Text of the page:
While on weekend pass to Los Angeles, I attended a dance at the Hollywood Canteen and met Joyce Skowron Engle, a good friend from home. I also met and went to the home and pool of James Gleason and his wife - delightful people! I attended High Holiday services in Santa Ana and met Frank Eisendrath to whom I became related later, by marriage. Also in Las Vegas, at both Passover and the High Holidays, the Jewish servicemen were welcomed into the homes of the local residents. Both the Kehn and Grossman families were very observant, warm and friendly.

  • Siegel David
    Siegel David

    Pfc. David N. Siegel
    U. S. Army
    1942 - 1944

    David trained at Fort Knox and Fort Leonard Wood. There were many anti-Semitic experiences. Submitted by Bess Siegel

  • Siegel Leonard
    Siegel Leonard

    1st Lt. Leonard H. Siegel
    Serial No. 01945488
    U. S. Army
    April 28, 1943 - April 19, 1946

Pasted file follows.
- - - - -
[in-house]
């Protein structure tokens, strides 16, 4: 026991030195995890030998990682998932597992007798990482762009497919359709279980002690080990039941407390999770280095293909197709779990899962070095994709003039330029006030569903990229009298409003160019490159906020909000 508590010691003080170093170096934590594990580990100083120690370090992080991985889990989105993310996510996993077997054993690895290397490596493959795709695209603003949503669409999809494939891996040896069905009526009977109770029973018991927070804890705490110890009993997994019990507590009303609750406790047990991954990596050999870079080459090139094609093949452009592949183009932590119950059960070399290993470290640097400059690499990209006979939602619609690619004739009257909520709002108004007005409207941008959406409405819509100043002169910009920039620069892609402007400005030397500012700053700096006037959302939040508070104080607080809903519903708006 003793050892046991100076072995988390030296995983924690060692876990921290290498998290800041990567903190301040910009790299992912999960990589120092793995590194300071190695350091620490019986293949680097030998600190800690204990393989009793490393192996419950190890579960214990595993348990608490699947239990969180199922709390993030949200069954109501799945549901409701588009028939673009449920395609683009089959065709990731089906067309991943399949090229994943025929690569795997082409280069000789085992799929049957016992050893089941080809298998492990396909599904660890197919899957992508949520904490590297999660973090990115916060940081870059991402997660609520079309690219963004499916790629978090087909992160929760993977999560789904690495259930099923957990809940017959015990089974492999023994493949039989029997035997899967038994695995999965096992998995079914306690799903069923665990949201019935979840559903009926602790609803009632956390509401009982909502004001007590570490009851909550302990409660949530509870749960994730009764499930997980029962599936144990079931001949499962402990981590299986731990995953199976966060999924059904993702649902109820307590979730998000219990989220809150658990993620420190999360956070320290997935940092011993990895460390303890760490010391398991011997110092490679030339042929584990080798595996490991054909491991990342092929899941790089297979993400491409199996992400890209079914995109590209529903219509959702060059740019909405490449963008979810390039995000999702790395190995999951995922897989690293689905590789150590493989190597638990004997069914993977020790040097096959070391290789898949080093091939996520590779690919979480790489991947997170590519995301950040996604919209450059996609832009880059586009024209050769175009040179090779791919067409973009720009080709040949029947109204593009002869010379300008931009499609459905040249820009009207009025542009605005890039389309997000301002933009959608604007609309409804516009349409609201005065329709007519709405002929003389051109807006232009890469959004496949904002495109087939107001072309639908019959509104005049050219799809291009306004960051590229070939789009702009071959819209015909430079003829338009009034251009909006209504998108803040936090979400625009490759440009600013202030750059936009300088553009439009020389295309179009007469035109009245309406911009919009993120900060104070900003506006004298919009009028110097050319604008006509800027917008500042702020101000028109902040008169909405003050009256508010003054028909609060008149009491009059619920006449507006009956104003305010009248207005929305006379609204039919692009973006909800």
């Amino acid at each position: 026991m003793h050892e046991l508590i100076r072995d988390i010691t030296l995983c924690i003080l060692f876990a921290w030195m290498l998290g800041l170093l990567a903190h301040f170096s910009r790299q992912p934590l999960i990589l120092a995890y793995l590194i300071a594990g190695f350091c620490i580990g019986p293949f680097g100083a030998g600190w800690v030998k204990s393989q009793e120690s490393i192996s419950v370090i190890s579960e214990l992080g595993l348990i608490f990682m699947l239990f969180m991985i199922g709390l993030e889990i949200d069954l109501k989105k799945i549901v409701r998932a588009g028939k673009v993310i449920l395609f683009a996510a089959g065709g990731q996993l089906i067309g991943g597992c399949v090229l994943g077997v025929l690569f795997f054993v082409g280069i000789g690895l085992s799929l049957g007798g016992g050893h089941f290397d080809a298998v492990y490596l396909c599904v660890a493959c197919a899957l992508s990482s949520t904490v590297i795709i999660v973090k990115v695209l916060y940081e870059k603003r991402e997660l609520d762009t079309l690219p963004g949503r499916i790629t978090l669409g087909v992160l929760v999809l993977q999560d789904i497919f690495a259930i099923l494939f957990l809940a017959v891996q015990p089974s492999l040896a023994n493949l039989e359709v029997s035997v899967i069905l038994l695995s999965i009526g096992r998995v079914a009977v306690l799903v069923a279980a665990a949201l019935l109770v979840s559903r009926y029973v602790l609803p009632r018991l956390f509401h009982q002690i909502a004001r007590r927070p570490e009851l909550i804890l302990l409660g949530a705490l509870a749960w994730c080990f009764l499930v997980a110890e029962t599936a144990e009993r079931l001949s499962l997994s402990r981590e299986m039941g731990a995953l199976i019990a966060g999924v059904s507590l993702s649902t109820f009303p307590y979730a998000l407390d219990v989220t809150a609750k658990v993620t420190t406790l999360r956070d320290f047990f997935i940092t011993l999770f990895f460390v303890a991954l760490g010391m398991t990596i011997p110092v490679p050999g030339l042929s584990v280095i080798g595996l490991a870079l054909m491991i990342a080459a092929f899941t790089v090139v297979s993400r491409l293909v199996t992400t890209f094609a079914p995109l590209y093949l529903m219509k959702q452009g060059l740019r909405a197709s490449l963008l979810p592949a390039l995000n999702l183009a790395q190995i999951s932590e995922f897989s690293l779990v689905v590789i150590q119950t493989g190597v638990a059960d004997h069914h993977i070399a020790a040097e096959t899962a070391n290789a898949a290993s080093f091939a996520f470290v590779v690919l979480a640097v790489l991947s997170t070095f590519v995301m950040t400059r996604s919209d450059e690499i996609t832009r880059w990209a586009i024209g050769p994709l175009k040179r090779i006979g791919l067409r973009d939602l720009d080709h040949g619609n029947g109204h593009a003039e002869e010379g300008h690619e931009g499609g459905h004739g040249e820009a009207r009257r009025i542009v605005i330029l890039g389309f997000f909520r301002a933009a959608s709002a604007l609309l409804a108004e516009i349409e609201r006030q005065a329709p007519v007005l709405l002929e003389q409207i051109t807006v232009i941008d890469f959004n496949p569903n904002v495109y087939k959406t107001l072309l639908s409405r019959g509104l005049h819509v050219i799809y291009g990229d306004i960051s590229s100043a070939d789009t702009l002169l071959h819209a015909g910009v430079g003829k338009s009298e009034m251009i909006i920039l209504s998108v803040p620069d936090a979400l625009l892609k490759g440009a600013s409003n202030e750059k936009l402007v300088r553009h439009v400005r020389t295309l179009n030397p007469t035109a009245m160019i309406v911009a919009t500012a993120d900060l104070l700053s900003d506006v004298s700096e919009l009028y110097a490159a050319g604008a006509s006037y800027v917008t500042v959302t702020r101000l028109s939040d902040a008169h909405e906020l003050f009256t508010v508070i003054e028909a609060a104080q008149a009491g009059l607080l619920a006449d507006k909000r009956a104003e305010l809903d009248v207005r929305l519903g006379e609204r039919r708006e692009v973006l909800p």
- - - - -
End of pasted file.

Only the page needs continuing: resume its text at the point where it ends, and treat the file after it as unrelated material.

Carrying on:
I was stationed in Oakland and resided with my wife in San Francisco. Our home was the stop-off before many Milwaukeeans went overseas - Harold Sampson, Mike Karl, Joe Belin, Archie Muchin, Jerome Kahn, Phil Ridberg, Al Lett and many others. My mother led groups of women volunteers in our home making bandages and other useful items for the men and women in service.

  • Siegel Philip
    Siegel Philip

    Sgt. Philip J. Siegel
    Serial No. 36241262
    U. S. Army Air Corps
    May 18, 1942 - September 5, 1945
    African Theater

    I was assigned to the 350th Fighter Squadron in operations, scheduling flights and personnel. I was in Africa on the second day of the November 1942 invasion under Gen. Mack Clark, and in Casablanca when President Roosevelt was there for a historic meeting when the Germans bombed the area. We ran like crazy. In every city that I went, there were welcoming Jewish families- Orleanville, Algiers, Ghissonicia, Corsica (which was so small that it was not on the map) and Rome, Italy. On Friday night, another bomb group was attending the chaplain/rabbis service and Sid Ellis of Milwaukee walked in.